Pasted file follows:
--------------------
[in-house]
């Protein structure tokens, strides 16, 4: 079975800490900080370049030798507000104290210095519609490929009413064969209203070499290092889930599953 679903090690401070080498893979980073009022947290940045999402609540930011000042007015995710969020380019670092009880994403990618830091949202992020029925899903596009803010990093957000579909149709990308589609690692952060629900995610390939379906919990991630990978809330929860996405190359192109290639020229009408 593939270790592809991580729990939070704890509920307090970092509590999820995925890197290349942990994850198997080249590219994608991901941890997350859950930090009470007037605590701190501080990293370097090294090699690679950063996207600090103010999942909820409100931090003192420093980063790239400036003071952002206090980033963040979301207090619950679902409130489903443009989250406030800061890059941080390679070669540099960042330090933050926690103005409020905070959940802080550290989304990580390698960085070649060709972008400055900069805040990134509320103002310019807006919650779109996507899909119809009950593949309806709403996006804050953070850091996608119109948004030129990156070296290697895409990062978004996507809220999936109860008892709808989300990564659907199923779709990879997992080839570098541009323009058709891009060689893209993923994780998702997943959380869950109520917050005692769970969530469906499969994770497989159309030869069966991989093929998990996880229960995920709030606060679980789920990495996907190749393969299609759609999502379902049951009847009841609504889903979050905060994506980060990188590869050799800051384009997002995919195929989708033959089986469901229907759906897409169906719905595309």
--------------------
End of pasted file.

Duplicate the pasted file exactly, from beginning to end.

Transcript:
[in-house]
């Protein structure tokens, strides 16, 4: 079975800490900080370049030798507000104290210095519609490929009413064969209203070499290092889930599953 679903090690401070080498893979980073009022947290940045999402609540930011000042007015995710969020380019670092009880994403990618830091949202992020029925899903596009803010990093957000579909149709990308589609690692952060629900995610390939379906919990991630990978809330929860996405190359192109290639020229009408 593939270790592809991580729990939070704890509920307090970092509590999820995925890197290349942990994850198997080249590219994608991901941890997350859950930090009470007037605590701190501080990293370097090294090699690679950063996207600090103010999942909820409100931090003192420093980063790239400036003071952002206090980033963040979301207090619950679902409130489903443009989250406030800061890059941080390679070669540099960042330090933050926690103005409020905070959940802080550290989304990580390698960085070649060709972008400055900069805040990134509320103002310019807006919650779109996507899909119809009950593949309806709403996006804050953070850091996608119109948004030129990156070296290697895409990062978004996507809220999936109860008892709808989300990564659907199923779709990879997992080839570098541009323009058709891009060689893209993923994780998702997943959380869950109520917050005692769970969530469906499969994770497989159309030869069966991989093929998990996880229960995920709030606060679980789920990495996907190749393969299609759609999502379902049951009847009841609504889903979050905060994506980060990188590869050799800051384009997002995919195929989708033959089986469901229907759906897409169906719905595309």